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Location: Glan-y-Rhyd Cottage, Snowdonia
Accommodation: sleeps 4, 2 doubles
Contact: 07966 187744; www.snowdoncottage.com

A 200-year-old single storey cottage located in the heart of Snowdonia’s National Park, and recently restored by local craftsmen using traditional methods and environmentally friendly materials. Glan-y-Rhyd, which translates as ‘on the shore’, has beautiful views overlooking the River Conwy.

Location: Dolbelydr, Trefnant, Denbighshire
Accommodation: sleeps 6, 1 double, 2 twins
Contact: 01628 825925; www.landmarktrust.org.uk

 

A stone house in the pastoral valley of the River Elwy, recently dated to 1578-9, Dolbelydr was the family home of humanist and physician Henry Salesbury. In 1593, Salesbury published, in Latin, his Grammatica Britannica, claimed to be the first systematic treatise on the Welsh language, which he had written at Dolbelydr over the previous six years. The house thus has some claim to be the birthplace of modern Welsh. Rescued from dilapidation by the Landmark Trust, its fine timber mullioned windows, spiral staircase and plank-and-muntin screen can now be enjoyed again in their original context.

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Location: Trehilyn Uchaf, Strumble Head, North Pembrokeshire coast
Accommodation: sleeps 5: 1 double, 1 twin, 1 single
Contact: 0844 500 5101; www.underthethatch.co.uk

 

Set in 70 acres of farmland, Trehilyn is only a mile from the dramatic Pembrokeshire coast, with its black volcanic headlands and red sandstone bays. The 1830s farmhouse derives its name from Heilyn, son of Gwyn the Old, a Welsh hero who appears in the medieval Mabinogion saga. Named by The Observer as one of the ‘Top 15 Green Places to Stay’ in Britain, it was restored by the BBC’s Griff Rhys Jones in consultation with the architectural historian Greg Stevenson, with a view to environmental sustainability. The interior preserves its original tiled floors, while the external stonework has been renovated with mortar and lime plaster in warm russet tones, and the roof retiled with North Wales slates. Adjacent is the smaller Trehilyn Isaf: the two houses can be booked together for large parties.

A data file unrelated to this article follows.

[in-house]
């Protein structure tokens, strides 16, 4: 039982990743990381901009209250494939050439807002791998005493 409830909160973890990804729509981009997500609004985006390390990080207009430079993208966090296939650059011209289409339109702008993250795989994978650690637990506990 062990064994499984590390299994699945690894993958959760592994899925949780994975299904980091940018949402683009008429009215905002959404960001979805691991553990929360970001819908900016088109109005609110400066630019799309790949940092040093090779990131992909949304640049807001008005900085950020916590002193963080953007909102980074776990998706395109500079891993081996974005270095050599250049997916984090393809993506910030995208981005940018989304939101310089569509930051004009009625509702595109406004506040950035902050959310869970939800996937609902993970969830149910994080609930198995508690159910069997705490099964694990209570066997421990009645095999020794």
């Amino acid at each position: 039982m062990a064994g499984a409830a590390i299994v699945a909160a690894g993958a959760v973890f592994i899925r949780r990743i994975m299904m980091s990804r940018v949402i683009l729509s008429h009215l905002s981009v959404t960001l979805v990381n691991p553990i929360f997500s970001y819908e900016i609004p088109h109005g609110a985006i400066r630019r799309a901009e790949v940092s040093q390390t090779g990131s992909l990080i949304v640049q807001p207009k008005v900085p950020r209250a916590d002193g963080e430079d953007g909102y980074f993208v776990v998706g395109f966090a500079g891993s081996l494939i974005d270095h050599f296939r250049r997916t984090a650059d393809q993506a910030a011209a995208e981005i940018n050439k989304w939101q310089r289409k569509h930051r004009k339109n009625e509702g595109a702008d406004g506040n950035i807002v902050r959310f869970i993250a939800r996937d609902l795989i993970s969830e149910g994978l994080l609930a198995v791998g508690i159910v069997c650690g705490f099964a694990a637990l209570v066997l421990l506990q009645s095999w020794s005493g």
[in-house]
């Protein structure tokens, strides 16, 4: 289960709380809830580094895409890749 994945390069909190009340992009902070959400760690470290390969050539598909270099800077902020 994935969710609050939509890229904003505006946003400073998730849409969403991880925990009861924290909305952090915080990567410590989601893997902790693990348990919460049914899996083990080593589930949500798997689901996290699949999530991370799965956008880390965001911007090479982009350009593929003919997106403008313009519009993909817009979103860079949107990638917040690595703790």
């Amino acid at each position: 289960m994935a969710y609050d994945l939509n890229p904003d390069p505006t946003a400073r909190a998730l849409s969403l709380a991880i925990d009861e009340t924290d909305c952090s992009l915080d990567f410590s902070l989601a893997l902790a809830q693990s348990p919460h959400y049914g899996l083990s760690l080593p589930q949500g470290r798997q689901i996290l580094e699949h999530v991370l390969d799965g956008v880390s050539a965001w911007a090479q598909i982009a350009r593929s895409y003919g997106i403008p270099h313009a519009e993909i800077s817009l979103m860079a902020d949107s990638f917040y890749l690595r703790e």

Location: Maesyronen Chapel, near Hay-on-Wye, Powys
Accommodation: sleeps 4: 2 doubles
Contact: 01628 825925; www.landmarktrust.org.uk

 

This little cottage was built before 1750 on to the end of Maesyronen chapel. Converted from a barn in 1696, this nonconformist chapel dates from the earliest days of nonconformity and, given its seemingly impractical and remote position, it was probably used for worship before the Act of Toleration. Still in use today, the chapel is perched on top of a high shelf above the Wye, from which its adjoining cottage enjoys views of the Black Mountains.

Location: Monks’ Hall, Brockweir, near Chepstow, Gwent
Accommodation: 4 plus infant
Contact: 01873 890190; www.wyevalleyholidaycottages.co.uk

 

Said to be the oldest house in the Wye Valley, Monks Hall once belonged to Tintern Abbey. Dating from the 12th century, it was extended in the 14th century and has now been sensitively renovated to the highest standards by its owner, an expert in historic restoration. The interior has solid oak doors, a huge medieval fireplace in the drawing room and original windows with leaded lights, as well as discreet modern technology and kitchen equipment. Antique furniture, oil paintings, well-filled bookshelves and a log-burning stove enhance the warm atmosphere. The windows take in views across the garden to the Wye Valley hills; the river is just a few steps away. In the garden is a Roman-style wood-fired pizza oven.